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Prediction of stroke or TIA in patients without atrial fibrillation using CHADS2 and CHA2DS2-VASc scores
  1. L Brent Mitchell1,
  2. Danielle A Southern2,
  3. Diane Galbraith1,
  4. William A Ghali3,
  5. Merril Knudtson1,
  6. Stephen B Wilton1
  7. for the APPROACH investigators
  1. 1Libin Cardiovascular Institute of Alberta, University of Calgary, Calgary, Alberta, Canada
  2. 2Department of Community Health Sciences, University of Calgary, Calgary, Alberta, Canada
  3. 3Departments of Community Health Sciences and Medicine, University of Calgary, Calgary, Alberta, Canada
  1. Correspondence to Dr Stephen B Wilton, Libin Cardiovascular Institute of Alberta, University of Calgary, GE64 3280 Hospital Drive NW, Calgary, Alberta, Canada T2N 4Z6; sbwilton{at}


Objectives To determine the accuracy of CHADS2 and CHA2DS2-VASc tools for predicting ischaemic stroke or transient ischaemic attack (TIA) and death in patients without a history of atrial fibrillation or flutter (AF).

Methods The study included 20 970 patients without known AF enrolled in the Alberta Provincial Project for Outcomes Assessment in Coronary Heart disease (APPROACH) prospective registry who were discharged after an acute coronary syndrome (ACS) between 2005 and 2011. The outcome measures were incident ischaemic stroke, TIA or death from any cause.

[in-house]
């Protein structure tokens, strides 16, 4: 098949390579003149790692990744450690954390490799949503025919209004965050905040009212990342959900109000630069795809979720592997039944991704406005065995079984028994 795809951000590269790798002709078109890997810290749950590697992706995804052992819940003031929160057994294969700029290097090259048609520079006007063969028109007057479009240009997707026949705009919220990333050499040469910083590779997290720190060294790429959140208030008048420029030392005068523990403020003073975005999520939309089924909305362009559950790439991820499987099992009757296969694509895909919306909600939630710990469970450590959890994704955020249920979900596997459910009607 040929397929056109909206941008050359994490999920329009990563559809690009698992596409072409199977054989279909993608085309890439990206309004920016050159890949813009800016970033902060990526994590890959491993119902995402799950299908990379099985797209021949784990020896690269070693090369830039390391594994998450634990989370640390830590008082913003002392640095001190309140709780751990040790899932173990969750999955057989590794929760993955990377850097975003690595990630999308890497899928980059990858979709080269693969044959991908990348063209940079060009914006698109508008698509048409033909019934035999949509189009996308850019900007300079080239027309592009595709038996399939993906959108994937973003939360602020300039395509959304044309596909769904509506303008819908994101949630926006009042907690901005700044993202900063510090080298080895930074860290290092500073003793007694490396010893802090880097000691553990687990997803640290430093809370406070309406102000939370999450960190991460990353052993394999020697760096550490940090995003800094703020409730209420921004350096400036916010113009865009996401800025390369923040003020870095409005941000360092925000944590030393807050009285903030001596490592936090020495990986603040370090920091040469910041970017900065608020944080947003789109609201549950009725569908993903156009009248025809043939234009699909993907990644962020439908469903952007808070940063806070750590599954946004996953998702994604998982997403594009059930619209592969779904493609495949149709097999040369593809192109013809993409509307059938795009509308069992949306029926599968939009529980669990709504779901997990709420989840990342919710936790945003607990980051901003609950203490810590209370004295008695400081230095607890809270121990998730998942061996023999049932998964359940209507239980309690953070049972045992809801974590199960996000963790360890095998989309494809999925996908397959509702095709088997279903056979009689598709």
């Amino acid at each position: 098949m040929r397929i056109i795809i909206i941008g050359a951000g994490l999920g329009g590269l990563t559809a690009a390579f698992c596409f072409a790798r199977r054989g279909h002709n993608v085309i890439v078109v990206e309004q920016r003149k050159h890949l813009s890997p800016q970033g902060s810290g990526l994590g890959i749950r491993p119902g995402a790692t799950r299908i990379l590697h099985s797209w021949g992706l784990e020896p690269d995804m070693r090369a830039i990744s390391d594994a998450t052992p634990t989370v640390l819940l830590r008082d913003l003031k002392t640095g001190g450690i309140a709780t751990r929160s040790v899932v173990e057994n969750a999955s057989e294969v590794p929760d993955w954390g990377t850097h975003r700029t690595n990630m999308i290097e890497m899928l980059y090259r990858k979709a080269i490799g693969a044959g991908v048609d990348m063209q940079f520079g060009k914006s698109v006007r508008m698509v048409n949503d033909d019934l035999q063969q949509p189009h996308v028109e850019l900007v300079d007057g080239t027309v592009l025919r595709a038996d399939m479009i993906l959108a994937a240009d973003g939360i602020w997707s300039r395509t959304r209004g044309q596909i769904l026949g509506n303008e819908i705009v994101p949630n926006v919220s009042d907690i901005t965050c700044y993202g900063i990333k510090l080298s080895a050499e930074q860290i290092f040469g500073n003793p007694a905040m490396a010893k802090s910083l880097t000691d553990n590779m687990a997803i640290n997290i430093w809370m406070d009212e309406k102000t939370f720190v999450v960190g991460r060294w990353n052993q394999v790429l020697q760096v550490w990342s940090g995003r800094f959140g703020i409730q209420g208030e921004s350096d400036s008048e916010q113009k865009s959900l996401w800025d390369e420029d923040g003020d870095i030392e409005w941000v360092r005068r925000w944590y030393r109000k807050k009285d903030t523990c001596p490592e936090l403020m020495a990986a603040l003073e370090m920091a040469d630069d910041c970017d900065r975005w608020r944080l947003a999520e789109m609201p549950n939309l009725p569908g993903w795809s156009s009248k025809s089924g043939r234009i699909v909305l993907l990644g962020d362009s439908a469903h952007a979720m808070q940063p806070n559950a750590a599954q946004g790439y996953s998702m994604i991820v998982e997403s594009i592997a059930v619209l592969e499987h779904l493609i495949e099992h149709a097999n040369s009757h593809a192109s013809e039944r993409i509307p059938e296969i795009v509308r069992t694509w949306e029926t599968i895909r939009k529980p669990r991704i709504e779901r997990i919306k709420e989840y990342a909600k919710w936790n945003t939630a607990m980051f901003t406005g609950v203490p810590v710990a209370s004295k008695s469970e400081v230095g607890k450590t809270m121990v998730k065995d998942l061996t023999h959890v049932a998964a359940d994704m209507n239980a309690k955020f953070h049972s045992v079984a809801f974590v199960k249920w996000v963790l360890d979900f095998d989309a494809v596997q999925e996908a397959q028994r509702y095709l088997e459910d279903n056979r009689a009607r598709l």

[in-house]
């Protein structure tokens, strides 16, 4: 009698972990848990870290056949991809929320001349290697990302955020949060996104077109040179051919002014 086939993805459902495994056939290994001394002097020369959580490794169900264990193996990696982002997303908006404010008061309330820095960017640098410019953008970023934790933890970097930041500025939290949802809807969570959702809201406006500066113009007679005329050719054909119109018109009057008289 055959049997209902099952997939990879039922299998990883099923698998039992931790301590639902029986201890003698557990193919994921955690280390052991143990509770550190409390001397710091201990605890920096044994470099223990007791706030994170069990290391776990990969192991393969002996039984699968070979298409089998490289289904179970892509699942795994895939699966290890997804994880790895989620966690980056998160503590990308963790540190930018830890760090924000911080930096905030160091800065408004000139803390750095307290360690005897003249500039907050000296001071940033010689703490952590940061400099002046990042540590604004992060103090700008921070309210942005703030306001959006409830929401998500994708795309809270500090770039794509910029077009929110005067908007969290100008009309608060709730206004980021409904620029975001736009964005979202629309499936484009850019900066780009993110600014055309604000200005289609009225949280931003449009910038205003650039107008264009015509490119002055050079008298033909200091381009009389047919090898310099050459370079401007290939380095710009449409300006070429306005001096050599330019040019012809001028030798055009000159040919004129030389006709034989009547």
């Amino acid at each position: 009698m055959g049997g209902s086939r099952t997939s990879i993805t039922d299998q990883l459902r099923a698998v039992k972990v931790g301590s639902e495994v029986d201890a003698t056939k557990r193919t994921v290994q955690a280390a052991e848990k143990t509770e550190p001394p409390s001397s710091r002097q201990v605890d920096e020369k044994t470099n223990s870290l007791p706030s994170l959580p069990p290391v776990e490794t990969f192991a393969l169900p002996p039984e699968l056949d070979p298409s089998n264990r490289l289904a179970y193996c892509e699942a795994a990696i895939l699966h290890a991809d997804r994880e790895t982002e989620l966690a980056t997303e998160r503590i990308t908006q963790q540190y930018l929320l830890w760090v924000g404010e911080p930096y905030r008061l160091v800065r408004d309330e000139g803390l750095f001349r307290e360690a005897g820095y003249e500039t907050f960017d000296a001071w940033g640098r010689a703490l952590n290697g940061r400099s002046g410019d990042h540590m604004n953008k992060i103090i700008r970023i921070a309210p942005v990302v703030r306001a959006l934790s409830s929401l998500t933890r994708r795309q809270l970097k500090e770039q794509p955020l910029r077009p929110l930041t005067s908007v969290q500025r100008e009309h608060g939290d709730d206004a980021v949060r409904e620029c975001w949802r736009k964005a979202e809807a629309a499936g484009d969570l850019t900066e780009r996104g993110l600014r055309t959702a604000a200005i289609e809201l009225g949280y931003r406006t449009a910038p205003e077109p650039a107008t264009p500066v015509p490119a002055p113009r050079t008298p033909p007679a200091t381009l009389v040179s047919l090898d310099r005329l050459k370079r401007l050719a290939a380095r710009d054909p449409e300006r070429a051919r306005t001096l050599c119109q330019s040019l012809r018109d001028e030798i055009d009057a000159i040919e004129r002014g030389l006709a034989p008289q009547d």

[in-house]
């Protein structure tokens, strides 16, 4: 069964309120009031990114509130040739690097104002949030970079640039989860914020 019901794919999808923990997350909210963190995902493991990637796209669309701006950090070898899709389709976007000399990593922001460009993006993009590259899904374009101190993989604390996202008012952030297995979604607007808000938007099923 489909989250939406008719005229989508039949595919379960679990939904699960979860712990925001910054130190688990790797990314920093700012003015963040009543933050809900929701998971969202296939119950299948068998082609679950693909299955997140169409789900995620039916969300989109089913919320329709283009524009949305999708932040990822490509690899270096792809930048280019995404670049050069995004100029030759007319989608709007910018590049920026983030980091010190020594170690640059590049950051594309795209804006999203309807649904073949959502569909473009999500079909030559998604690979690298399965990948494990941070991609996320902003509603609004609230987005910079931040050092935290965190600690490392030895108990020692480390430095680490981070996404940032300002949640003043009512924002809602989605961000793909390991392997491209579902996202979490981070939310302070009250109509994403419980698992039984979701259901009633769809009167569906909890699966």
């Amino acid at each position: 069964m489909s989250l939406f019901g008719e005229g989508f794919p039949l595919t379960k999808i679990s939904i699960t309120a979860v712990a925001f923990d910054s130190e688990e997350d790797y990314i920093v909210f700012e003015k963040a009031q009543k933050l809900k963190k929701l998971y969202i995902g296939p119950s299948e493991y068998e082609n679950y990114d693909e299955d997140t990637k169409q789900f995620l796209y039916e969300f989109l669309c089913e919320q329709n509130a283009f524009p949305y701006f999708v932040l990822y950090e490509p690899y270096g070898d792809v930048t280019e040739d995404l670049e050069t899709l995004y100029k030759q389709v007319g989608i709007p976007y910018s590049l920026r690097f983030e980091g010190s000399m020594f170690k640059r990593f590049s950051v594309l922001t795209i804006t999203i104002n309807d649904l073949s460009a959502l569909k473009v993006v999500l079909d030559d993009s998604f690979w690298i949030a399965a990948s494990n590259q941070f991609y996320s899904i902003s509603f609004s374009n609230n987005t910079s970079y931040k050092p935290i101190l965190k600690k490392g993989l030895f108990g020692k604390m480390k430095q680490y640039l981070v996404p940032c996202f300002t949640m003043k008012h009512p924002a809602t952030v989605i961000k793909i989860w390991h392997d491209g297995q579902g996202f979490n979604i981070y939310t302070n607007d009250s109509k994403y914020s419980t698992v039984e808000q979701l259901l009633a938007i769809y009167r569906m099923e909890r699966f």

Results Over a median follow-up of 4.1 years, 453 patients (2.2%) had a stroke (n=297) or TIA (n=156) and 1903 (9.0%) died. The incidence of stroke or TIA increased with increases in each risk score (p<0.001), with an absolute annual incidence ≥1% with CHADS2 ≥3 or CHA2DS2-VASc ≥4. Both CHADS2 and CHA2DS2-VASc scores had acceptable discrimination performance (C-statistic=0.68 and 0.71, respectively). The mortality rate was also greater in patients with higher CHADS2 and CHA2DS2-VASc scores (p<0.0001).

Conclusions In patients with ACS but no AF, the CHADS2 and CHA2DS2-VASc scores predict ischaemic stroke/TIA events with similar accuracy to that observed in historical populations with non-valvular AF, but with lower absolute event rates. Further study of the utility of the CHADS2 and CHA2DS2-VASc scores for the assessment of thromboembolic risk and selection of antithrombotic therapy in patients without AF is warranted.

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